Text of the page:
Emphasis Courses (Need at least 9 hours):
• (Offered in Fall) • (Offered in Spring)
Soil and Water Resources
AGEN Graduation Checklist
- Submit an Application for Admission to the Agricultural Engineering degree program. 43 credit hours applicable to the program are required for acceptance. Must be completed prior to taking 62 hours.
- Submit an Application for Minor for your minor program(s), if any. This must be approved before submission of your senior check form.
- Submit a Senior Check Form, with a degree audit report summary (DARS), prior to your last semester of study.
- Make plans for after graduation.
- Submit an Application for Degree at beginning of term of graduation.
The faculty in the Department of Biological Systems Engineering have established several broad goals for students. These goals emphasize education instead of training, and they focus on the whole person, rather than narrow technical skills.
The overall objective of the educational programs of the Department of Biological Systems Engineering is to provide students the opportunity to learn the fundamentals of science and engineering and apply them to improved methods of producing and processing food, agricultural, and biological materials with consideration to wise and responsible use of resources for the benefit of global society.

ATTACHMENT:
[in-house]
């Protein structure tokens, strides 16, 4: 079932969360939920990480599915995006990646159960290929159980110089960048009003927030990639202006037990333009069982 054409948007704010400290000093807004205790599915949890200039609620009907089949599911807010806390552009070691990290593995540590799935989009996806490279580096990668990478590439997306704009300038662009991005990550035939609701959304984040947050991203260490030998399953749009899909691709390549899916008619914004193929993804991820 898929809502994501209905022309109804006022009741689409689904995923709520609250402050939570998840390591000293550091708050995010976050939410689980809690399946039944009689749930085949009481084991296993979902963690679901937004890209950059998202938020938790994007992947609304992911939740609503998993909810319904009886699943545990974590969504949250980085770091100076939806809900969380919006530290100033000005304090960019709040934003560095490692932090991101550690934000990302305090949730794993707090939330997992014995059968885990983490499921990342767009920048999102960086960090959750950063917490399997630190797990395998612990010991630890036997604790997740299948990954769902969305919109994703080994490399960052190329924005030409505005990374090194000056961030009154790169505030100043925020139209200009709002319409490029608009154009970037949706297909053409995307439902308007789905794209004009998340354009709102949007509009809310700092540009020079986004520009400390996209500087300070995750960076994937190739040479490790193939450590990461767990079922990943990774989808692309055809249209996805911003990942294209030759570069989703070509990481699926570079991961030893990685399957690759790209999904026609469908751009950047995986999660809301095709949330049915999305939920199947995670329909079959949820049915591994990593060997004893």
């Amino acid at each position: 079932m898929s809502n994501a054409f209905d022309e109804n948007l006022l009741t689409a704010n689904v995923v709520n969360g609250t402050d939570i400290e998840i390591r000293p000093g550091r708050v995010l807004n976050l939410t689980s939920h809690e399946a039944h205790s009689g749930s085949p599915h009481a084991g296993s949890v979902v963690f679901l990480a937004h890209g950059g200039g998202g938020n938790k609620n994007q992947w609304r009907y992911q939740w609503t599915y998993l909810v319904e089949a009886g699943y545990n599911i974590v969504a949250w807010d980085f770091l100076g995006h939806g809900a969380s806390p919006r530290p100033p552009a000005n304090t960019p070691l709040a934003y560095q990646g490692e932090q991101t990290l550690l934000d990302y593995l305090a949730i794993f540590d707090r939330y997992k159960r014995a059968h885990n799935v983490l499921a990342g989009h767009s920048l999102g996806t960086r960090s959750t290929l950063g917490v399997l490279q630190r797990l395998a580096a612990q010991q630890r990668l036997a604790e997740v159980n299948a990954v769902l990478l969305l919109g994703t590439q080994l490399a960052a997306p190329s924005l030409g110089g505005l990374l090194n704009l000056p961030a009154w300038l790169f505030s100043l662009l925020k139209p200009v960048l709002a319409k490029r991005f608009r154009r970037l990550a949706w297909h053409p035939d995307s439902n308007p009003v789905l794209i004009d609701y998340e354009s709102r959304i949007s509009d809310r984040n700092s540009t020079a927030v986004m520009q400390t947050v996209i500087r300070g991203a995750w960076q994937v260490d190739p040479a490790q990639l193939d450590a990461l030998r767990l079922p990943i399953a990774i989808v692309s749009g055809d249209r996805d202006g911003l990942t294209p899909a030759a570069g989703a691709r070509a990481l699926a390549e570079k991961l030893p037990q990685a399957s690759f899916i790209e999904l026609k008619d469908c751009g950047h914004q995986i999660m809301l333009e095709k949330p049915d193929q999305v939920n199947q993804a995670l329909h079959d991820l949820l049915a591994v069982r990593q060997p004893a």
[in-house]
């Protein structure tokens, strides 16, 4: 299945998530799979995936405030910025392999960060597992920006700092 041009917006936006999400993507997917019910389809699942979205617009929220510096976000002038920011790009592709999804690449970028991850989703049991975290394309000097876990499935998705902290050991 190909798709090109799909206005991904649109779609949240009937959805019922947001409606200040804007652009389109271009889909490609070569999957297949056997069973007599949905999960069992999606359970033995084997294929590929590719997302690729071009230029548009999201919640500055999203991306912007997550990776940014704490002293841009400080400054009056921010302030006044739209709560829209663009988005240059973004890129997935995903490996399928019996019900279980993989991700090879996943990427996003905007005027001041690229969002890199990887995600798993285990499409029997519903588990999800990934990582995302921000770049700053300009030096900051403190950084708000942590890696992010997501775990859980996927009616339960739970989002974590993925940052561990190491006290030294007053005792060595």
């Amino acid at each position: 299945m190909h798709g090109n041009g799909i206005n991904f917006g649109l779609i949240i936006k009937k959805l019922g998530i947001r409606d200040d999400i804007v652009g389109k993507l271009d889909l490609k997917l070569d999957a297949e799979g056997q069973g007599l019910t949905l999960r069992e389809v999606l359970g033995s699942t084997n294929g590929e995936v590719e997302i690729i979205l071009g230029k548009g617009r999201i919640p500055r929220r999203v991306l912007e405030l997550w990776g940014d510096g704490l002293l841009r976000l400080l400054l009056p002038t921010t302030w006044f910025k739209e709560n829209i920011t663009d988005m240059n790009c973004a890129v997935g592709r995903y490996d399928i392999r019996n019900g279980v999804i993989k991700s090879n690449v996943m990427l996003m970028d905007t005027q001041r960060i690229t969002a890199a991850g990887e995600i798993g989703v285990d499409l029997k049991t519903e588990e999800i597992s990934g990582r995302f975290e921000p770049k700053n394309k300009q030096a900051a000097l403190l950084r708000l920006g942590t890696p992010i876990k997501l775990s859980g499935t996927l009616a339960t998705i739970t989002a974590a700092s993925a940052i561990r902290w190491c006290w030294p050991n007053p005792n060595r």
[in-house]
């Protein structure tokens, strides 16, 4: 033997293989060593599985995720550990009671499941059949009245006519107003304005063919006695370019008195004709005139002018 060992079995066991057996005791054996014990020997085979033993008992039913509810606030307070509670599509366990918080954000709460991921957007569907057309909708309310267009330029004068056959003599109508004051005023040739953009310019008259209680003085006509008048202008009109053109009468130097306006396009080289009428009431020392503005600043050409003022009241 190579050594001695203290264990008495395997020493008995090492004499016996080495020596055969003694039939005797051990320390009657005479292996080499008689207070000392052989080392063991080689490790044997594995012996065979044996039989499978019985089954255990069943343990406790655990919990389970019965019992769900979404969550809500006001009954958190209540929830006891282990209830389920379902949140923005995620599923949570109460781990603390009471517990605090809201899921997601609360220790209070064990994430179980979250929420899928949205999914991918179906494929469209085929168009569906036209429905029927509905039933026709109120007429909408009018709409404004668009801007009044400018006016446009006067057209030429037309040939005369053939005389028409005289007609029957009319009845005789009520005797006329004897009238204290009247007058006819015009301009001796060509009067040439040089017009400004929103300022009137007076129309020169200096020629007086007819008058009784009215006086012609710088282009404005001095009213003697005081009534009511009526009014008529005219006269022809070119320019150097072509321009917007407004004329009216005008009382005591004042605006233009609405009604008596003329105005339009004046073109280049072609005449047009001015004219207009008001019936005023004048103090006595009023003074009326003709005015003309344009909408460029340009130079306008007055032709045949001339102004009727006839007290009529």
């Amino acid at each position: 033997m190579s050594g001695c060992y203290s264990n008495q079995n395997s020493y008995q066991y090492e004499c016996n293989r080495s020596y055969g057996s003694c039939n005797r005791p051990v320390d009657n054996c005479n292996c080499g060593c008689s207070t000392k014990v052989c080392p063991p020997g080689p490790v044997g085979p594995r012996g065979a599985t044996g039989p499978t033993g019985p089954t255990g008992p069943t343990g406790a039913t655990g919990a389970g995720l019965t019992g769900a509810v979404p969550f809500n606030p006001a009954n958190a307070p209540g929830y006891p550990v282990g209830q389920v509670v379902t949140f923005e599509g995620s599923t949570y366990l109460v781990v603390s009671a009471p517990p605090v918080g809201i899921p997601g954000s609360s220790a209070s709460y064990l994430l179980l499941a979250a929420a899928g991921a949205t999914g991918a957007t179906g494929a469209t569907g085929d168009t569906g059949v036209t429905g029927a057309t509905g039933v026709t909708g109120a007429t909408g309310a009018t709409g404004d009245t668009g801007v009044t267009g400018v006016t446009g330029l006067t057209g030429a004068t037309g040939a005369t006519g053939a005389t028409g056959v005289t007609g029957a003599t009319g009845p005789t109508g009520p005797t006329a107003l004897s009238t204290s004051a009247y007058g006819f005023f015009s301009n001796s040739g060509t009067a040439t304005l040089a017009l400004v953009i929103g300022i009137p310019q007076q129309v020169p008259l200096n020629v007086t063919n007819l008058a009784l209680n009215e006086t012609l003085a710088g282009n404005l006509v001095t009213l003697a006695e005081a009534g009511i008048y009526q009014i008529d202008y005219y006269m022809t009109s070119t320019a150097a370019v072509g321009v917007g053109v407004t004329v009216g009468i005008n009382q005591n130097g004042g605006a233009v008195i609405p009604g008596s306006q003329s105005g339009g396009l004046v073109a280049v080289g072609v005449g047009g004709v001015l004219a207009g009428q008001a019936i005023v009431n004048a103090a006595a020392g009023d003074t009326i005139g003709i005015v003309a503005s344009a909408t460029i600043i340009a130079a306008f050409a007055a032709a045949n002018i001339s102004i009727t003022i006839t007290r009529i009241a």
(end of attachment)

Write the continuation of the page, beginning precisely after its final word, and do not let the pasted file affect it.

The Bachelor of Science degree in Agricultural Engineering (AGEN) is accredited by the Engineering Accreditation Commission of ABET. All ABET-accredited programs must publish their Program Objectives for access by employers, parents, students, and others interested in what graduates of the program are expected to be capable of doing once they enter the workforce. The following are the Program Objectives for Agricultural Engineering at the University of Nebraska.
A few years after graduation, AGEN graduates (whether they are involved in machine design, product and performance testing, soil and water resources, or other professional endeavors such as business or law) will be:
1. Applying their unique educational backgrounds in agricultural engineering by providing appropriate solutions to problems and adding value to the research, development, and design processes encountered in a variety of work environments;
2. Considering systems as a whole when solving problems, looking beyond components and subsystems individually;
3. Confidently using the necessary elements of mathematics, statistics, physical science, engineering, computer-based measurement and analysis tools and current literature in solving problems and providing design solutions;
4. Successfully integrating their technical knowledge with organization, communication, and interpersonal skills, leading and working effectively in teams, and understanding cultural diversity and social and political forces that impact engineering decisions, as well as having the capability of competing in an international atmosphere;
5. Responsibly addressing issues of health and safety, ethics, and environmental impacts of engineering decisions; and
6. Continuing their personal growth, professional development, and professional and community service, through various opportunities provided by institutions, professional organizations, and other venues.